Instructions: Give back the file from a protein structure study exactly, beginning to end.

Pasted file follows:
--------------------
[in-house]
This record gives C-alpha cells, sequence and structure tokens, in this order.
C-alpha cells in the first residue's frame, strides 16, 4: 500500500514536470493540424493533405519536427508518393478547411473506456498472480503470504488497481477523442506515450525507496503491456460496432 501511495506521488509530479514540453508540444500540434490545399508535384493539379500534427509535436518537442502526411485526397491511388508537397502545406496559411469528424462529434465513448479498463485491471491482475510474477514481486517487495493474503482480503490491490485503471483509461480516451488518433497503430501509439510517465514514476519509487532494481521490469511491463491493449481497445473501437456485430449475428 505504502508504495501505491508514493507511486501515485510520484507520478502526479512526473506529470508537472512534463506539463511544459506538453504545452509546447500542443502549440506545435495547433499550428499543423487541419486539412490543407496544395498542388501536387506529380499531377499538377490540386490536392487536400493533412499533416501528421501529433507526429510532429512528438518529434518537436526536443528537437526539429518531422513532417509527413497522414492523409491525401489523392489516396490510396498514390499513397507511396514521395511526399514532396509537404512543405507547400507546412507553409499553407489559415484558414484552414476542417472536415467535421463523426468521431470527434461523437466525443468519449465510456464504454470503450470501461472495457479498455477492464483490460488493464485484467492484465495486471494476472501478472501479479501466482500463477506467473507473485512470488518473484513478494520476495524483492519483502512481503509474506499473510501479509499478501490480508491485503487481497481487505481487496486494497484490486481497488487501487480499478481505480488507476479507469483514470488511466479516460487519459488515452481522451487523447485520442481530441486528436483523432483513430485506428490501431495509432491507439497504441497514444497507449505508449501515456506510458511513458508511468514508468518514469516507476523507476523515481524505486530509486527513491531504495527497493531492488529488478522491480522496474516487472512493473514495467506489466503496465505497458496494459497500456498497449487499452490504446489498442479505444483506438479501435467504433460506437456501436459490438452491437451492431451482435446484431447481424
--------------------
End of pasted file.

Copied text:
[in-house]
This record gives C-alpha cells, sequence and structure tokens, in this order.
C-alpha cells in the first residue's frame, strides 16, 4: 500500500514536470493540424493533405519536427508518393478547411473506456498472480503470504488497481477523442506515450525507496503491456460496432 501511495506521488509530479514540453508540444500540434490545399508535384493539379500534427509535436518537442502526411485526397491511388508537397502545406496559411469528424462529434465513448479498463485491471491482475510474477514481486517487495493474503482480503490491490485503471483509461480516451488518433497503430501509439510517465514514476519509487532494481521490469511491463491493449481497445473501437456485430449475428 505504502508504495501505491508514493507511486501515485510520484507520478502526479512526473506529470508537472512534463506539463511544459506538453504545452509546447500542443502549440506545435495547433499550428499543423487541419486539412490543407496544395498542388501536387506529380499531377499538377490540386490536392487536400493533412499533416501528421501529433507526429510532429512528438518529434518537436526536443528537437526539429518531422513532417509527413497522414492523409491525401489523392489516396490510396498514390499513397507511396514521395511526399514532396509537404512543405507547400507546412507553409499553407489559415484558414484552414476542417472536415467535421463523426468521431470527434461523437466525443468519449465510456464504454470503450470501461472495457479498455477492464483490460488493464485484467492484465495486471494476472501478472501479479501466482500463477506467473507473485512470488518473484513478494520476495524483492519483502512481503509474506499473510501479509499478501490480508491485503487481497481487505481487496486494497484490486481497488487501487480499478481505480488507476479507469483514470488511466479516460487519459488515452481522451487523447485520442481530441486528436483523432483513430485506428490501431495509432491507439497504441497514444497507449505508449501515456506510458511513458508511468514508468518514469516507476523507476523515481524505486530509486527513491531504495527497493531492488529488478522491480522496474516487472512493473514495467506489466503496465505497458496494459497500456498497449487499452490504446489498442479505444483506438479501435467504433460506437456501436459490438452491437451492431451482435446484431447481424